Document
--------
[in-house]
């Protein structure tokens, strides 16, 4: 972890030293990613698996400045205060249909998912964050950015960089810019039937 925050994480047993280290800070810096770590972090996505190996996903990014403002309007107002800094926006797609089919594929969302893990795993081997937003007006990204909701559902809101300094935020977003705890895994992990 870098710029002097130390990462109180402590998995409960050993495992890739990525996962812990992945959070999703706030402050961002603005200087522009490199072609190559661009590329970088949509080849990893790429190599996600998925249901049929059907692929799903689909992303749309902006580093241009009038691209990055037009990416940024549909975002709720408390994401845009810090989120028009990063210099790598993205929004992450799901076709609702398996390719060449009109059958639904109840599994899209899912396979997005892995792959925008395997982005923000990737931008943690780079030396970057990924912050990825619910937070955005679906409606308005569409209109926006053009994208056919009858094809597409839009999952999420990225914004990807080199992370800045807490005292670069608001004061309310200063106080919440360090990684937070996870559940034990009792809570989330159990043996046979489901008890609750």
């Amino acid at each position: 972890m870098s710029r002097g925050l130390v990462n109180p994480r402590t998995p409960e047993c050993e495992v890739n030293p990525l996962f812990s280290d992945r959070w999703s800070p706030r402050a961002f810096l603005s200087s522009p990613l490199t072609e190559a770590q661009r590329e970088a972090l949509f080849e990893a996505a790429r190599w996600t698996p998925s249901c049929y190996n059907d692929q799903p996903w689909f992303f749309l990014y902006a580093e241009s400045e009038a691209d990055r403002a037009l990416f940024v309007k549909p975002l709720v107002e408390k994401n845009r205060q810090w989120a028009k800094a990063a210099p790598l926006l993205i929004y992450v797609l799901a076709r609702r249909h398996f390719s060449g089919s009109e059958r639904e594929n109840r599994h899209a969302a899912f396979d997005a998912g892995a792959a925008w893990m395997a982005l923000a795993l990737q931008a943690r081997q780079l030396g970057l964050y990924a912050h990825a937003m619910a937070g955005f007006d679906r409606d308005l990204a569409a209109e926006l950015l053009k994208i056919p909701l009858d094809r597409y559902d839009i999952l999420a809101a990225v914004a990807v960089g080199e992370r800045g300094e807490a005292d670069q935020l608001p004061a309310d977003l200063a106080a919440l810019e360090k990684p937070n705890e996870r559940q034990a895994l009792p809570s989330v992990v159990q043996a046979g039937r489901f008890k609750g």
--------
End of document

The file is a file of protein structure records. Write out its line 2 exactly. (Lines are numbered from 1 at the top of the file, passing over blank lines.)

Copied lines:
């Protein structure tokens, strides 16, 4: 972890030293990613698996400045205060249909998912964050950015960089810019039937 925050994480047993280290800070810096770590972090996505190996996903990014403002309007107002800094926006797609089919594929969302893990795993081997937003007006990204909701559902809101300094935020977003705890895994992990 870098710029002097130390990462109180402590998995409960050993495992890739990525996962812990992945959070999703706030402050961002603005200087522009490199072609190559661009590329970088949509080849990893790429190599996600998925249901049929059907692929799903689909992303749309902006580093241009009038691209990055037009990416940024549909975002709720408390994401845009810090989120028009990063210099790598993205929004992450799901076709609702398996390719060449009109059958639904109840599994899209899912396979997005892995792959925008395997982005923000990737931008943690780079030396970057990924912050990825619910937070955005679906409606308005569409209109926006053009994208056919009858094809597409839009999952999420990225914004990807080199992370800045807490005292670069608001004061309310200063106080919440360090990684937070996870559940034990009792809570989330159990043996046979489901008890609750």